The United Arab Emirates, host of the 2019 AFC Asia Cup, reached the end of its tournament run with a 4-0 loss to Qatar at Tuesday night's semi-final in a heated match marred by outbursts from angry spectators.
Fans threw a barrage of shoes and water bottles onto the soccer field after successive Qatari goals, prompting event security officials to urge calm and restraint. Match attendees posted videos on Twitter capturing boos and jeering during Qatar's national anthem and a field littered with objects that spectators had lobbed at players.
Dubbed the "Blockade Derby" by some, emotions ran high between the rivals at Abu Dhabi's Zayed Sports City Stadium, whose teams met for the first time since the UAE, together with Saudi Arabia, Egypt and Bahrain launched an economic and political blockade against Qatar 18 months ago. They accuse Doha of financing terrorism and getting too close to Iran, charges the Qataris deny.
Wednesday marked Qatar's first-ever Asia Cup semi-final. Algerian-born midfielder Boualem Khoukhi scored Qatar's first goal in the 22nd minute, with Sudanese-born Almoez Ali notching a second 15 minutes later.
Hassan al-Haydos scored the third goal at minute 80, and Hamid Ismaeil sealed the team's victory with a fourth as the clock wound down in injury time. Just before the final goal, UAE defender Ismail Ahmed was sent off with a red card for an elbow to the face of a Qatari opponent.
The majority of Qatar's national players are foreign-born but naturalized by the sheikhdom. In 2017, only 4 members of the national team were of Qatari origin.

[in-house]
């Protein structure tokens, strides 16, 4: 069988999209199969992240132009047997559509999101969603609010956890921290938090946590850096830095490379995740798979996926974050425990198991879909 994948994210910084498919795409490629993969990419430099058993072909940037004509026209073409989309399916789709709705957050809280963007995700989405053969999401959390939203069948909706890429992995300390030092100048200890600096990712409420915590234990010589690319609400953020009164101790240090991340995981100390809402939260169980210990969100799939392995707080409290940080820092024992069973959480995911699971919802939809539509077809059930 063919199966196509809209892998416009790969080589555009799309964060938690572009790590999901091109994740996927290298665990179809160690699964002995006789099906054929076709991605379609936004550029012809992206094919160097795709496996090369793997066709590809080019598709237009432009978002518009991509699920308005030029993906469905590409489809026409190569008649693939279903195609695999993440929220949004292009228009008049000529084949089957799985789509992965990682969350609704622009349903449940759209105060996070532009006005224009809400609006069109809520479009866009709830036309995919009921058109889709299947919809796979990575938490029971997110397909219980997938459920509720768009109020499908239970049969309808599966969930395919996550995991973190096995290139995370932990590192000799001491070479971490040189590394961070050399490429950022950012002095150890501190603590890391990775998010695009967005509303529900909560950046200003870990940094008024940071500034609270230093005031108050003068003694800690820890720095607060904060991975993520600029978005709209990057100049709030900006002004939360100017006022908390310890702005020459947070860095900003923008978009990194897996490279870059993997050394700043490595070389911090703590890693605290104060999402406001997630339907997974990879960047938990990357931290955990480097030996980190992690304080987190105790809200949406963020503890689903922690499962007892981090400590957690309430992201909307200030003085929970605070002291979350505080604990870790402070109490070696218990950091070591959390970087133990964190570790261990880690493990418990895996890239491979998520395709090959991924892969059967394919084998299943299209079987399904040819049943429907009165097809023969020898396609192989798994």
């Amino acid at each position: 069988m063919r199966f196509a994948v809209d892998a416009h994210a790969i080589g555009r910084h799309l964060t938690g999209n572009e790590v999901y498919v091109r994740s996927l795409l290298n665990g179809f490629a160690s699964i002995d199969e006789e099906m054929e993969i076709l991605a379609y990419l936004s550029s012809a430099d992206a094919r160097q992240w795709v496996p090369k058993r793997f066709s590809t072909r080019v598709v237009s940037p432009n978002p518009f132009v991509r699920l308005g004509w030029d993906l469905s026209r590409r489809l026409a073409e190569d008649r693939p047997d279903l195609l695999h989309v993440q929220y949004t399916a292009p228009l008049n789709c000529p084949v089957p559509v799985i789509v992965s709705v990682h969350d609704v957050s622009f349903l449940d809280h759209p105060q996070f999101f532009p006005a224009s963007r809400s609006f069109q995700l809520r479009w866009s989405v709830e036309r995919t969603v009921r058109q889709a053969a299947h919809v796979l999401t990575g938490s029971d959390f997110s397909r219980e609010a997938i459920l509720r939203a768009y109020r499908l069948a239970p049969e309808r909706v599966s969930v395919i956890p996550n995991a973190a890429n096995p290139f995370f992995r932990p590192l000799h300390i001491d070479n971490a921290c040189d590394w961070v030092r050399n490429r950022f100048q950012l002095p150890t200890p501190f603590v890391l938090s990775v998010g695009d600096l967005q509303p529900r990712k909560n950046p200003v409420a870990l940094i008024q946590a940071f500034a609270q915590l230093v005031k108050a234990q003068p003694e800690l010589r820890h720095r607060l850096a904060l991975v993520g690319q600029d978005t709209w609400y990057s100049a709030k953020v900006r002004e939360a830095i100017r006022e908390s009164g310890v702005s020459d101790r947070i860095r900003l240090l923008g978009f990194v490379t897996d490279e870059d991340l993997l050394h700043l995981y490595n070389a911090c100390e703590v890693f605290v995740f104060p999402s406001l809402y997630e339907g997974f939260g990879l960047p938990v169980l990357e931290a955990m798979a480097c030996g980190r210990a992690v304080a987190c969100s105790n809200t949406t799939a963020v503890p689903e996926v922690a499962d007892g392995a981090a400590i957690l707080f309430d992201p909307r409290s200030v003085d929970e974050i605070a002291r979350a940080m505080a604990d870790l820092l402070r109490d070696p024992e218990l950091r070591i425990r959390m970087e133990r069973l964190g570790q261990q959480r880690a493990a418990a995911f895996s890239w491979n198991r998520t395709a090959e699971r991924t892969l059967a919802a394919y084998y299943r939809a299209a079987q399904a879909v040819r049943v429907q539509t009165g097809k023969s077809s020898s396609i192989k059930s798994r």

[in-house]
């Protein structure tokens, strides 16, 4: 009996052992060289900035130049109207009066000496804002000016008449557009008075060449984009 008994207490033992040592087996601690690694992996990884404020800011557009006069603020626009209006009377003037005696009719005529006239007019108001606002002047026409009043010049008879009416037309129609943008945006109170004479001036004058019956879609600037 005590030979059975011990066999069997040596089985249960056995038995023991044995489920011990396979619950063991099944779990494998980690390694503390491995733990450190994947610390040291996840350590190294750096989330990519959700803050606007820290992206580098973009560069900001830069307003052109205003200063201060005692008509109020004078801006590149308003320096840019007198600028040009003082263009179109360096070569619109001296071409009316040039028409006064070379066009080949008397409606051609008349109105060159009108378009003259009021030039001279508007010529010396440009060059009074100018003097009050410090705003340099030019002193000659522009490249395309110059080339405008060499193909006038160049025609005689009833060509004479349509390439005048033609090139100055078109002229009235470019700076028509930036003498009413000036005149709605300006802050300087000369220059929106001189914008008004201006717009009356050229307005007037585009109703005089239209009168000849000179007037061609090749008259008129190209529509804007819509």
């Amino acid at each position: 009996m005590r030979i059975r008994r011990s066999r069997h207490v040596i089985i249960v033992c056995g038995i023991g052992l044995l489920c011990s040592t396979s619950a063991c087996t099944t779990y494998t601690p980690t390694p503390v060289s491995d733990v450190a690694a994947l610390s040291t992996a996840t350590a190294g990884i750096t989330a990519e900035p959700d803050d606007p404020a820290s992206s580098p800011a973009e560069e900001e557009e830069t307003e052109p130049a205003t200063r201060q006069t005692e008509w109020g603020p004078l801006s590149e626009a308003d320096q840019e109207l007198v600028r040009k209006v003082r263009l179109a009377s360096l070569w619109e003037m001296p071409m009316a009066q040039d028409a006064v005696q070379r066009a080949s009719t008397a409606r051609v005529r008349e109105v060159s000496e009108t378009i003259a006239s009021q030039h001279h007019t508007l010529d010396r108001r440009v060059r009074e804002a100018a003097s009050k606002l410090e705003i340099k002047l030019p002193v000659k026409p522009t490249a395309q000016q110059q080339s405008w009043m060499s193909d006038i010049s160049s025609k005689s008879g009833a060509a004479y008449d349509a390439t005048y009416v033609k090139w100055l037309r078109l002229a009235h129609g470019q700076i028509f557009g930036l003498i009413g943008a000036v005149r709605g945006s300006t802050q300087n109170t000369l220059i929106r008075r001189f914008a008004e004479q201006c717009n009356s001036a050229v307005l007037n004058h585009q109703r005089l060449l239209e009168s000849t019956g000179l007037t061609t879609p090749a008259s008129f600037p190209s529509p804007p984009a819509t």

The Emiratis had progressed to the penultimate match after beating Australia 1-0 in the quarter-final on Friday. Within hours of that victory, Abu Dhabi's sports council announced it would purchase all remaining tickets for the semi-final match, later offering free tickets to "loyal" UAE fans, local paper The National reported.
This of course meant that no seats could be purchased by Qatari fans, who face high barriers entering the country, including special clearance and two layers of vetting, according to a New York Times report. Previous matches against Qatar during this year's tournament have been devoid of a Qatari fan presence, the stadiums' away sections mostly empty.
One spectator, commenting on Twitter from the match, called the night "90 minutes of GCC warfare."
A number of viewers took to social media to express their disappointment at some of the fans' performance.
"I love my country very much and I'm a proud Emirati, but how the audience reacted to Qatar scoring was so disrespectful," one user wrote.
The atmosphere at the stadium was far more charged than during Qatar's fairly tame match against Saudi Arabia two weeks prior, which saw the Saudis lose 2-0 and featured no aggressive behavior by fans. The Saudis are three-time Asia Cup championship holders, tied in their record with three-time tournament winner Iran.
Qatar will play four-time Asia Cup champion Japan on Friday for the final.